Wednesday, 15 February 2017

411. Scrap Happy Daffy (1943)

Warner cartoon no. 410.
Release date: August 21, 1943.
Series: Looney Tunes.
Supervision: Frank Tashlin.
Producer: Leon Schlesinger.
Starring: Mel Blanc (Daffy Duck / Hitler / Lincoln), Dorothy Lloyd (Whistle). Thanks to Keith Scott.
Story: Don Christensen.
Animation: Art Davis.
Musical Direction: Carl W. Stalling.
Sound: Treg Brown (uncredited).
Synopsis: Daffy Duck confronts a billy goat, whom was sent by the Nazis to demolish his scrap pile.

Although the cartoon is showered with propaganda tendencies - the premise operates like a standard Warner Bros. cartoon. Daffy Duck is devoting his time collecting scraps for the war effort; but Hitler attempts to thwart his plans by sending a billy goat to destroy his scrap pile.

For a concept relatively straightforward, Frank Tashlin never shies away from his innovative direction and artistic abilities. Like Porky Pig's Feat, he attempts to give the cartoon a cinematic scope, without losing the entertainment value - a feat he excels at.

The opening sequence is a prime example of Tashlin's attempt to combine entertainment and patriotism fluidly. Daffy's purpose is to encourage audiences in cooperating with the war effort. By doing so, he sings the popular wartime song We're in to Win, and lists out numerous items to be used as scraps.

The sequence is largely informative; and Tashlin compensates this by adding visualised gags - like having Daffy climb the scrap pile, like a mountain. Frank ic bathing suit; acknowledged by Daffy's wolf-whistle.

To enlighten wartime audiences, the Warner staff don't hesitate to ridicule their enemies. Tashlin inserts a visual pun of Daffy's mirror reflections morphing into the Axis leaders: Hitler, Mussolini, and Tojo; as they each yell "Freedom's foe" with their stereotyped accents--causing the mirror to shatter.

Tashlin also applies a hilarious cross dissolve effect to mock Hitler; that is perfectly clarified visually. Once, Daffy finishes his song, he remarks bitterly: "Well, how d'you like that? Schicklgruber?"--the name being a reference to Hitler's father's original surname. The camera pans to the rear end of a mule facing sideways. The scenes changes through a match dissolves to Adolf Hitler reading a newspaper.

Frank Tashlin's cinematic style is perhaps best highlighted during the montage sequence of Hitler and his comrades ordering the destruction of Daffy Duck's scrap pile. The scene begins with Hitler reacting offensively to Daffy's witty headline on the scrap pile, reading: "Mussolini in scrap heap - now let's junk Hitler!".

Hitler rants in the German tongue, which is comically translated as "Non aryan duck". Hitler's anger goes so far, he ends up shredding his carpet like an animal! And so, he orders for the scrap pile to be destroyed.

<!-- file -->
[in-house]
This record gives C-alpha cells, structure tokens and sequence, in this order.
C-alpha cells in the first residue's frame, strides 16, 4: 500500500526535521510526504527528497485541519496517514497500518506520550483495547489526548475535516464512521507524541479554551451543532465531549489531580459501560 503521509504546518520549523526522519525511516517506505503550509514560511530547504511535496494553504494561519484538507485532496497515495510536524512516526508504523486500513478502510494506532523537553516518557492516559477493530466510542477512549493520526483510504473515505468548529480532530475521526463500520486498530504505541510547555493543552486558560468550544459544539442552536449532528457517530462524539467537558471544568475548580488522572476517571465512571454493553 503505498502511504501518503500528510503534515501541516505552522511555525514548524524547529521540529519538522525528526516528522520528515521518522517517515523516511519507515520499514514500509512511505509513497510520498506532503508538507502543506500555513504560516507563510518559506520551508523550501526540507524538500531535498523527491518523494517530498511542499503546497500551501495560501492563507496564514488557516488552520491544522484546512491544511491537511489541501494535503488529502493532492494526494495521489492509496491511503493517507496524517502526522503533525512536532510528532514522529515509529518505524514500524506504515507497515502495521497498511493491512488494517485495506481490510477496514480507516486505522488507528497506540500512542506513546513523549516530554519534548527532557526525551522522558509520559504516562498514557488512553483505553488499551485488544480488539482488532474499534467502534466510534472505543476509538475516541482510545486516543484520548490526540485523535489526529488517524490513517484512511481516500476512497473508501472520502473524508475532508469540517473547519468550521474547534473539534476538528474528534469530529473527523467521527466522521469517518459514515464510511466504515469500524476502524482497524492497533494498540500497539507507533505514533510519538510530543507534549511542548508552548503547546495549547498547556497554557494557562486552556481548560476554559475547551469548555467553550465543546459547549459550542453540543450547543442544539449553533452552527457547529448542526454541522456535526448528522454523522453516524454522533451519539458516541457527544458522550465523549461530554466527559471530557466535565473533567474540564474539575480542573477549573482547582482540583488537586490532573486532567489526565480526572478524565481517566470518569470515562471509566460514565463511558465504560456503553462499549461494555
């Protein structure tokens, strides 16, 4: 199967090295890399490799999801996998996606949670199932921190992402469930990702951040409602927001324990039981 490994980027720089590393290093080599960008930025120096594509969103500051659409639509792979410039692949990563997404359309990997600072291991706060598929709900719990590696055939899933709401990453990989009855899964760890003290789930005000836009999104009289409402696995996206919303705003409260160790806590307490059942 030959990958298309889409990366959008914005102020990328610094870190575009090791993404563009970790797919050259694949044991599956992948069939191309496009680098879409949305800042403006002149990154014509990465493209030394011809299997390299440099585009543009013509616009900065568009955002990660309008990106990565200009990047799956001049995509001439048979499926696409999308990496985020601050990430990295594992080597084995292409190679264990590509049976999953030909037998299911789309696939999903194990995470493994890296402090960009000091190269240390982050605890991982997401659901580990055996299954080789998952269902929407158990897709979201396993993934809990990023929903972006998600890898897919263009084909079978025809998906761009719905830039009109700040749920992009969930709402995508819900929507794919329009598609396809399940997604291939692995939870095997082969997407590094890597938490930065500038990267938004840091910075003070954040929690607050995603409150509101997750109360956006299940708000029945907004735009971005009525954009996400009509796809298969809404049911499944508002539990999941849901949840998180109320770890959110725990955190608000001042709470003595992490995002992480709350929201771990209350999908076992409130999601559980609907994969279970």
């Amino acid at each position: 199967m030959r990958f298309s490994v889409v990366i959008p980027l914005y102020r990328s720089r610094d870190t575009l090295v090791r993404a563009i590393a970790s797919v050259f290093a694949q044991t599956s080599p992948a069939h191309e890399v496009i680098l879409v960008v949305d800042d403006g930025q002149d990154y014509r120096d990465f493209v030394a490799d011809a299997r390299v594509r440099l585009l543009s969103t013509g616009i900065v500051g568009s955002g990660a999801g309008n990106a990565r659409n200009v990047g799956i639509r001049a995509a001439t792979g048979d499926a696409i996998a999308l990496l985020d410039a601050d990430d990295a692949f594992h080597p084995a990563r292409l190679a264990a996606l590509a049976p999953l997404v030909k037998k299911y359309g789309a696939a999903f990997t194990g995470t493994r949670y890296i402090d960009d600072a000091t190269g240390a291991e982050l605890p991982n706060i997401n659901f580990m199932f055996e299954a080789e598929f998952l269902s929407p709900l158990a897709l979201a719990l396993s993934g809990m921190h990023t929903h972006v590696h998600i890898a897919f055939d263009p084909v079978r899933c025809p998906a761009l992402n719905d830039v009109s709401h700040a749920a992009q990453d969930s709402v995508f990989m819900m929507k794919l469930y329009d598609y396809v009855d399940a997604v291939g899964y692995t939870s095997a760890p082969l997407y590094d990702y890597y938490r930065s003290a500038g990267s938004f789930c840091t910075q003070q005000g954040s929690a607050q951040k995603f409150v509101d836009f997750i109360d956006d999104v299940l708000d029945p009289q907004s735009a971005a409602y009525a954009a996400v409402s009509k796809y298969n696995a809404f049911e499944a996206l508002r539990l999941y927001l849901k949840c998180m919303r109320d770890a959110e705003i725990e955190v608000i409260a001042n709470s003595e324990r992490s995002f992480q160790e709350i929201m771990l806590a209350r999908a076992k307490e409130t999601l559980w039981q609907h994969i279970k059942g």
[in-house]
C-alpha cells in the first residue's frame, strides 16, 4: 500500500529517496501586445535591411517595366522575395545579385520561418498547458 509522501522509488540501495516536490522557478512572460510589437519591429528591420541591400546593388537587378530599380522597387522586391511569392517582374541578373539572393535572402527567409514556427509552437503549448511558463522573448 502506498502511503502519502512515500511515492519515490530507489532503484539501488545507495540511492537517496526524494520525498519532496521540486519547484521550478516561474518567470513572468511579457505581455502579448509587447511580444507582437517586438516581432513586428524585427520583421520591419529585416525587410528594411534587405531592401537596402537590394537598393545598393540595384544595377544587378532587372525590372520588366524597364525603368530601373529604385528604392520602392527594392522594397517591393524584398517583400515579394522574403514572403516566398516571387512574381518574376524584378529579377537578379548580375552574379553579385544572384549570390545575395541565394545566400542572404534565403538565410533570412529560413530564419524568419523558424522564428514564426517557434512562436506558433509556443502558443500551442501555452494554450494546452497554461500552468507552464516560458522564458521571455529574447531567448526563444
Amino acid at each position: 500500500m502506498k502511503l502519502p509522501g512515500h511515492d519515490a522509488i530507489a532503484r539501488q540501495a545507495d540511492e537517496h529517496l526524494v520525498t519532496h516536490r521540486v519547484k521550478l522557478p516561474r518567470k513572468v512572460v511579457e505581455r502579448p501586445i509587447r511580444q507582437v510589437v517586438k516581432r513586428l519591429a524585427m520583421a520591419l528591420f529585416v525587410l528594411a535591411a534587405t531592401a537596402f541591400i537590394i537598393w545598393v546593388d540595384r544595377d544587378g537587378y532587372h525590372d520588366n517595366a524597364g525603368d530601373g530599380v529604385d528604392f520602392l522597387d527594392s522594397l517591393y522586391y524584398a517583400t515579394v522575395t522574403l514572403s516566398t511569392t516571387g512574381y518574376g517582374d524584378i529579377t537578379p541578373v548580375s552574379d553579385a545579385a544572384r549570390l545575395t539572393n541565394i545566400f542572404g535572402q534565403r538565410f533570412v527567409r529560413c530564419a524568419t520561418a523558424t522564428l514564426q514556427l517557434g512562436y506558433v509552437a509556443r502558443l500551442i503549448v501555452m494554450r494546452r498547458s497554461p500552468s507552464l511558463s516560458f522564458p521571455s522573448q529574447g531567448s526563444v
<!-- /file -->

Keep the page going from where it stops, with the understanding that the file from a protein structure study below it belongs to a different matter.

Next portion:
"Destroy that scrap pile!"
This follows into an elaborate montage sequence, of Hitler's officers forwarding the orders: "Destroy that scrap pile!". Tashlin's innovative use of dynamics fits wonderfully. He applies silhouette and closeups of officer's hands; which enhances the suspense. The choices of composition are almost on par with master filmmakers, like Alfred Hitchcock or Leni Riefenstahl.

A standout example of Tashlin's use of dynamics is evident in a shot of the submarine captain. He commands the same order, "Destroy that scrap pile", but the camera pans right across the officer as he points with his finger, to indicate a command. It's a remarkably complex layout; but the animator's use of mechanics produce great results.

Asides from his cinematic techniques; Tashlin's cartoons had strong art direction a lot of the time. The layouts of the cartoon, possibly by Dave Hilberman, follow a graphic, avant-garde approach which the animation industry wouldn't fully endorse until the formation of UPA. Tashlin, and Chuck Jones are notable exceptions in this era. The scrap pile is an innovative design that suggests a constructed look to it.

The background work is very experimental and somewhat underestimated in this cartoon. A lot of the backgrounds are painted in rough form without the use of normal linework, but was applied afterwards. A similar technique wouldn't become popularised until the 1961 Disney feature, One Hundred and One Dalmatians - under the art direction of Ken Anderson and colour stylist Walt Peregoy.

Other creative uses of colour is evident in the sequence of Daffy Duck unknowingly staring at his own reflection in the dark. He mistakes his own eyes for the billy goat, and he holds up a bayonet as defence. He orders: "Put your hands up. You criminals are all alike. I can see it in your eyes. Just a stupid ignoramus. A numbskull. A nitwit. A nincom--"; Daffy strikes a match to realise he's talking to his own mirror reflection, resulting in a late delivery of "--poop".

Once the submarine fires a torpedo directed towards the scrap pile; the weapon opens to reveal a billy goat contained inside. The sequence showcases Tashlin's comic timing wonderfully; such as the action of the goat goose-stepping.

Treg Brown's sound effects are put to great use; like when the goat eats up the scrap pile, in the action of a typewriter. Once the goat swallows a handful of junk, his stomach struggles to fully digest, and he begins to hiccup; which Brown utilises with an effective rumble sound.